This campsite is our home for a few nights. The road through the forest seems to go on forever and it feels very remote. Eventually we get to the Barrett Pond campsite and we find our pitch. This is yet another gorgeous setting and our pitch is set up high, looking through the trees on to the water of the lake. There are only a few campers around us and it's very quiet. After dark there's a shout from our neighbours and a large raccoon has come into their gazebo as bold as brass and pinched some barbecue chicken off the table. He runs off with it up a tree and sits and glares at them.

 

Cape Cod

 

Shaped like an upraised arm, bent at the elbow, Cape Cod extends 70 miles into the sea south of Boston. Much of the Cape is designated as National Seashore under the NPS. The rest is filled with beautiful wood clad houses in immaculate grounds, many having antique shops and art galleries in their front rooms. This is evidently a summer playground for the wealthy; very nice too! Our first stop is Sandwich, the oldest town on the Cape. It's a quaint village with a white spired church and a central pond with a working Colonial-era gristmill that still makes cornmeal.

We carry on down Route 6A and arrive at the town of Dennis. We grab a sandwich and head for the town beach. A path leads through the gorgeous sand dunes to a white sand beach where families are playing in the water. Some of the beaches are private so it would seem these little public areas are very popular.

At Eastham, we stop at the National Seashore visitor centre. They have a nice location on the banks of a salt pond. The museum area has interesting exhibits on early settlers, wildlife and the whaling industry. Getting face to face with a stuffed racoon gives you an idea of their size!

Route 6 takes us all the way to the end of the Cape to Provincetown. The Pilgrims evidently first landed here in 1620 and stayed for 5 weeks before pushing on to Plymouth on the mainland. There's a 252 feet monument to the Pilgrims here; the tallest granite structure in the US.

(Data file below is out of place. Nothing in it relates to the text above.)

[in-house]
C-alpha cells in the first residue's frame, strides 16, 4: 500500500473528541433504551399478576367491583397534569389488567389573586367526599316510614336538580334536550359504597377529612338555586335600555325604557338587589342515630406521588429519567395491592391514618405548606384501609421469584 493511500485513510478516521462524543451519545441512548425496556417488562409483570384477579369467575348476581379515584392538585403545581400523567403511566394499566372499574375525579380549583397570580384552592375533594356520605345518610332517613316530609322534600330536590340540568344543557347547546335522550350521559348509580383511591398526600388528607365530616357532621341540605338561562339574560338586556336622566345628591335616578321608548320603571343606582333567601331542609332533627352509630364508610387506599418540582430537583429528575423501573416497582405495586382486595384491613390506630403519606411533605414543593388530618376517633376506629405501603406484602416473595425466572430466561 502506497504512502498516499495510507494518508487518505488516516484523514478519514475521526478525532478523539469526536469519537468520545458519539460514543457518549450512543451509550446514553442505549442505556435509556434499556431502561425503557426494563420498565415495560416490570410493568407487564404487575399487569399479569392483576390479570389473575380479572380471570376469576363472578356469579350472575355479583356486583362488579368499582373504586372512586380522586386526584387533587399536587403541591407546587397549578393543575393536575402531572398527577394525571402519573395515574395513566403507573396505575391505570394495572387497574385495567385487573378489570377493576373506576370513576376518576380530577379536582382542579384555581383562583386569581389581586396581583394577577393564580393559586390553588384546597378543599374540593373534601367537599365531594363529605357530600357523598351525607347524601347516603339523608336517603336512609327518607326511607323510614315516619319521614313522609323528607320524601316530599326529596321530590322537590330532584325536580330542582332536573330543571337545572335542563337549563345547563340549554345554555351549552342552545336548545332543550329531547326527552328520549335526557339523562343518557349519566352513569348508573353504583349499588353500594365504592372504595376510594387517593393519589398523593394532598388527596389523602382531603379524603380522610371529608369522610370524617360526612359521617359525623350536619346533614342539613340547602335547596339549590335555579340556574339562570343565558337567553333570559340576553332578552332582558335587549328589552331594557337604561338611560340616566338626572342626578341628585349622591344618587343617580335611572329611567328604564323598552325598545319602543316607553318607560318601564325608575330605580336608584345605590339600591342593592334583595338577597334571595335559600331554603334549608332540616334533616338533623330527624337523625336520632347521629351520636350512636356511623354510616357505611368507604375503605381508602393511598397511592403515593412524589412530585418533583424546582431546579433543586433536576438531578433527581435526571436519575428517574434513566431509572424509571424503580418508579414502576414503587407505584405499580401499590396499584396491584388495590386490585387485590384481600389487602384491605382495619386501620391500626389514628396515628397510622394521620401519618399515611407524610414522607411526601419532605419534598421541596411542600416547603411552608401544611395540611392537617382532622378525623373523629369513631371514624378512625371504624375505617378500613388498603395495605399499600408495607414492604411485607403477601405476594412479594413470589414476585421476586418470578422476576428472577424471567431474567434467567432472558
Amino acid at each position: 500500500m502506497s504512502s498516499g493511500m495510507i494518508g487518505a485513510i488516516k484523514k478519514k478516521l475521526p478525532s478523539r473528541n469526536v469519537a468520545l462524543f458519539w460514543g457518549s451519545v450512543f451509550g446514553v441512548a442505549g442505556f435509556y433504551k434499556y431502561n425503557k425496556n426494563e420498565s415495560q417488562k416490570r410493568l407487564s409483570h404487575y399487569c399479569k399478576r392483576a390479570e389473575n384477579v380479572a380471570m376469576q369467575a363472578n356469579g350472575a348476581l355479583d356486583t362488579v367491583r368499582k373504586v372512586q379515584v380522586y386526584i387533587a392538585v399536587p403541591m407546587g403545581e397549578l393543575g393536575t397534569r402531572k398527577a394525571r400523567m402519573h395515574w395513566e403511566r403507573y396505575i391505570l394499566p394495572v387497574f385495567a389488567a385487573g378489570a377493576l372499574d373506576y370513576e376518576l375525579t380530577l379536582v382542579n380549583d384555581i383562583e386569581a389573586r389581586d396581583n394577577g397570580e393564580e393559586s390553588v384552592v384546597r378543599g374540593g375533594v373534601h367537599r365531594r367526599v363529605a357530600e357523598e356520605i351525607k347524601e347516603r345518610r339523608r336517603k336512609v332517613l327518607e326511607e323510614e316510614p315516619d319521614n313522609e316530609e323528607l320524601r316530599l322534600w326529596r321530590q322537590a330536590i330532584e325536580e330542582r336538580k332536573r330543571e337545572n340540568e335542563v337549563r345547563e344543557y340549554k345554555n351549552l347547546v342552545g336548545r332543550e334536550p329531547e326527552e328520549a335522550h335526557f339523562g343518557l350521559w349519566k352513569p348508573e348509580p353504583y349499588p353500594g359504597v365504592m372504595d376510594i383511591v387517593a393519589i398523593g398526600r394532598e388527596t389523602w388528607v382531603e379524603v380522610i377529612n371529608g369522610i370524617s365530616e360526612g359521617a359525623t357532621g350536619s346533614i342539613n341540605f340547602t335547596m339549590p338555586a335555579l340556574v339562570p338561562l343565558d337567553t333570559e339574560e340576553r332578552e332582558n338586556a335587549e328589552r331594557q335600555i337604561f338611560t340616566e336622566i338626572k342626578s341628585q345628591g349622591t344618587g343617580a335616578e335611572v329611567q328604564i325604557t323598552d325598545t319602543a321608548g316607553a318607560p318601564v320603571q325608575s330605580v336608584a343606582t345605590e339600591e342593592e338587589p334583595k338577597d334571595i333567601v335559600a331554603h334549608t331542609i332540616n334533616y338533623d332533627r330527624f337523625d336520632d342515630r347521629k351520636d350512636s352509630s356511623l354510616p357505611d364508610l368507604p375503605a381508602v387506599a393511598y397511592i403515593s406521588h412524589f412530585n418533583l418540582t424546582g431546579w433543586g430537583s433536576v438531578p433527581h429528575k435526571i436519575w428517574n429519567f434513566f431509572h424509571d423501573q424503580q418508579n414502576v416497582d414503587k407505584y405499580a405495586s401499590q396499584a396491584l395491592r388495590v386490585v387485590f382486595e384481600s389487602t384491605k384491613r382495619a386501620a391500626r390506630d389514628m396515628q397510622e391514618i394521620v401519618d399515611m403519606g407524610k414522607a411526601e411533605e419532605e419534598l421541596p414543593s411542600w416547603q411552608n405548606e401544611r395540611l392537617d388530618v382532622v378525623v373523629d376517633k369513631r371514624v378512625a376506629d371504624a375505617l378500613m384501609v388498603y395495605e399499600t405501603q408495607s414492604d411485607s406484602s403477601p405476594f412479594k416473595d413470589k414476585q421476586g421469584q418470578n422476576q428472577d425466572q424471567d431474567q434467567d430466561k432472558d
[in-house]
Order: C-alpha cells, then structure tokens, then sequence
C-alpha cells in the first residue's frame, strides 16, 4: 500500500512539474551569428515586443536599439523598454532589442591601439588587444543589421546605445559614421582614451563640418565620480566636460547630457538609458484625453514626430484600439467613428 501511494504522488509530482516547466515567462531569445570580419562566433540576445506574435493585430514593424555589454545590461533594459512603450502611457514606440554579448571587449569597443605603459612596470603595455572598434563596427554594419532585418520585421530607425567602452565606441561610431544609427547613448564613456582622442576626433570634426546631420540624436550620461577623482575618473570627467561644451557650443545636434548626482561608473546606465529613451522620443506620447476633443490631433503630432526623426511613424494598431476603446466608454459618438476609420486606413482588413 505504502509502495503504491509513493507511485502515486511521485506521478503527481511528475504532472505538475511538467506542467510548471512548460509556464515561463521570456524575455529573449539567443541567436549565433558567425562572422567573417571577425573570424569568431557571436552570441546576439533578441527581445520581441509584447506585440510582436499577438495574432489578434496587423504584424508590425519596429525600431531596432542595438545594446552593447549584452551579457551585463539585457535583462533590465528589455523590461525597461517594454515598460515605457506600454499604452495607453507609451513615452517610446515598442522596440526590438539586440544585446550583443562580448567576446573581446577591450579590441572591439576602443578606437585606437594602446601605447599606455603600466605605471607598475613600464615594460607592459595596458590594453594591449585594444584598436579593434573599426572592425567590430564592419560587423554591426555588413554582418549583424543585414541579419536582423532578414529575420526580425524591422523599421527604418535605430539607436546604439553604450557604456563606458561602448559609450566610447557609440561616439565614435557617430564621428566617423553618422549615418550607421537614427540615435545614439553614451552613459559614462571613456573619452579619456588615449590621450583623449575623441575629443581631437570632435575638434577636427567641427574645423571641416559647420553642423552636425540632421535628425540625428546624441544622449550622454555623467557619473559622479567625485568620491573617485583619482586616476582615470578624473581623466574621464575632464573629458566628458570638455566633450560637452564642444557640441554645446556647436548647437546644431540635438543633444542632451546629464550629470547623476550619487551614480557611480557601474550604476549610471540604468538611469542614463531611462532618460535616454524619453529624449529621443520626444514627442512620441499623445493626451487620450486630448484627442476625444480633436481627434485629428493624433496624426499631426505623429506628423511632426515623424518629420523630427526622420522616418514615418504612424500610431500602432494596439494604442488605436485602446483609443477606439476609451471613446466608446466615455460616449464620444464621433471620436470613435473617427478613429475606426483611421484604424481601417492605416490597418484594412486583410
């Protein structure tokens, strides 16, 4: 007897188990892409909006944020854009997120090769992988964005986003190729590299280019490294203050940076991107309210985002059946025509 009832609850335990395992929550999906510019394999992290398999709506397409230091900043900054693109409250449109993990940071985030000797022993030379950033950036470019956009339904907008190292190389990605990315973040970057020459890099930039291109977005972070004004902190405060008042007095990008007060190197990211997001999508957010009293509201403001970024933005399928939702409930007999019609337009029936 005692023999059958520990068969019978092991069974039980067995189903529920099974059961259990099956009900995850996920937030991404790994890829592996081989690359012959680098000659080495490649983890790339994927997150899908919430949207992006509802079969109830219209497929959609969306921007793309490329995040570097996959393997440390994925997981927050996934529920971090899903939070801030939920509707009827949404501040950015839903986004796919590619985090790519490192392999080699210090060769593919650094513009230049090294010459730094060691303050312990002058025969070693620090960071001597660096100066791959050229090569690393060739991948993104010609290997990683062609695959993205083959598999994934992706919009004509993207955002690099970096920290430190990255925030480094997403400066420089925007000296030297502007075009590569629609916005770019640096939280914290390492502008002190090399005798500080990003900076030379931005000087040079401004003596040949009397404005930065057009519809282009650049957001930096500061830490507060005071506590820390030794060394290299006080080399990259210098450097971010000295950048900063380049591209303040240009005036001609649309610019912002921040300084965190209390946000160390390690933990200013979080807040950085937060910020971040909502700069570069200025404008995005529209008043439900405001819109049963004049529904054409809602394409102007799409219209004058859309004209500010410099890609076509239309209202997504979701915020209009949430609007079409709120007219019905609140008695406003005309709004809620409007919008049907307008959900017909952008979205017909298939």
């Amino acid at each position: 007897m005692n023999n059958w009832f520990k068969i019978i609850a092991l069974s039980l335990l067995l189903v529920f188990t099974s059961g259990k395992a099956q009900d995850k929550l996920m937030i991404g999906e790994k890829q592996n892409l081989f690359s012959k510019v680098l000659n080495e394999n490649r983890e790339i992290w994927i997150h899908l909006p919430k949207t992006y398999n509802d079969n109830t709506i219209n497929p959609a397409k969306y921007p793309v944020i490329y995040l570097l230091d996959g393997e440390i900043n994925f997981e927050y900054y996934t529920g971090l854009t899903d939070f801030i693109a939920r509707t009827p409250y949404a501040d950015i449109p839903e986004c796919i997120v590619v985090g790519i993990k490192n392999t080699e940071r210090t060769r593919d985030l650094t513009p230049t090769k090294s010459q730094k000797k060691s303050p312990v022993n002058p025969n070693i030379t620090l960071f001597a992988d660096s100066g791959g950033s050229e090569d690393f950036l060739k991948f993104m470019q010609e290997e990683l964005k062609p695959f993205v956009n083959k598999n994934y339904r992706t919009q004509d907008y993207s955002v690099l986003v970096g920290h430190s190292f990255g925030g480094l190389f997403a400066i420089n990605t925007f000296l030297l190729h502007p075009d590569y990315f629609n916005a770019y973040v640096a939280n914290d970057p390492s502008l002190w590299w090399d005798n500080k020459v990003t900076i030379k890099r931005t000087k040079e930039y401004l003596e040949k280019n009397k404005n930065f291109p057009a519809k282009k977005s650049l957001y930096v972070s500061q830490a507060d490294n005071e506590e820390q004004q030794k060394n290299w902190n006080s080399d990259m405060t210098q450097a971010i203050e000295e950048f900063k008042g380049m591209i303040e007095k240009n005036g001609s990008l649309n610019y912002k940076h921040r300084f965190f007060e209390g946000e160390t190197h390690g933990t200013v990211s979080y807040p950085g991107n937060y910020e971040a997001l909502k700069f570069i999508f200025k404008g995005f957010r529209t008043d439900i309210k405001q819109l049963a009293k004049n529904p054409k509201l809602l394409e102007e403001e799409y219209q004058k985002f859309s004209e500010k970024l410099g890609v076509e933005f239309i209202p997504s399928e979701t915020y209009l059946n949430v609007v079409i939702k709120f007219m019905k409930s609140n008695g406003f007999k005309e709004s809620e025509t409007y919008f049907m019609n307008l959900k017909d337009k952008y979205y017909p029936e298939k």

On the return road from Provincetown we enter the National Seashore lands and pull up at Herring Cove Beach. The grassy sand dunes round here are spectacular. It's fairly quiet but this place must be mobbed on a summer weekend. Although it's in the 80s, the wind is a bit strong to sit out for long so we continue on the road. We're running out of time a bit so we just stop to see a couple of lighthouses at Nauset Light Beach before taking the main road back out to the campsite.

 

Plymouth

 

We drive into the town of Plymouth and park up by the visitor centre. They have a nice brochure of the town and a walking guide around the historic sites. It's a lovely sunny day. Plymouth is famous as the landing place and settlement of the original “Pilgrims” from England in 1620. The walk takes us past the replica of the Mayflower ship and on to Plymouth Rock which represents where the pilgrims were supposed to have touched land. Coles Hill behind was a burial area and has a statue of Massasoit, a Wampanoag native who befriended them. Of the 104 pilgrims that came over on the Mayflower, only half of them managed to survive the first year. We walk inland and along the river where the first settlement began, to a working grist mill. The town centre is nice with lots of restaurants and galleries.
After a very large ice cream on the seafront we drive a short distance to the National Monument to the Forefathers. The 81 feet stone monument features Faith standing with her foot on Plymouth Rock, holding a bible and pointing to heaven. Around her are Morality, Education, Law and Liberty. The statue is said to have inspired the design of the Statue of Liberty. Faith's finger got struck by lightning recently and had to be replaced. Also, an osprey has decided to nest on her head, giving her a nice crown of sticks. The monument was completed in 1889.

 

NEW YORK - Lockport (9th to 12th September 2010)

 

Our next location is not strictly speaking in New England but a little detour. Our friends Dave and Cissy, have invited us to their house in Lockport, near Niagara Falls, for the weekend as they are having a big hog roast. It's a long drive from Massachusetts so we have a stopover in Syracuse on the way.

 

The guys have a wonderful house with loads of land and a big barn to party in. We pitch up the tent in the back garden. About 150 people descend on them for the weekend and we drink, dance and sing in to the very early hours of Sunday morning. Dave cooks up a 180lb hog in a charcoal oven and they put on a huge buffet. They have great friends and family and we're made to feel so welcome (and hungover!).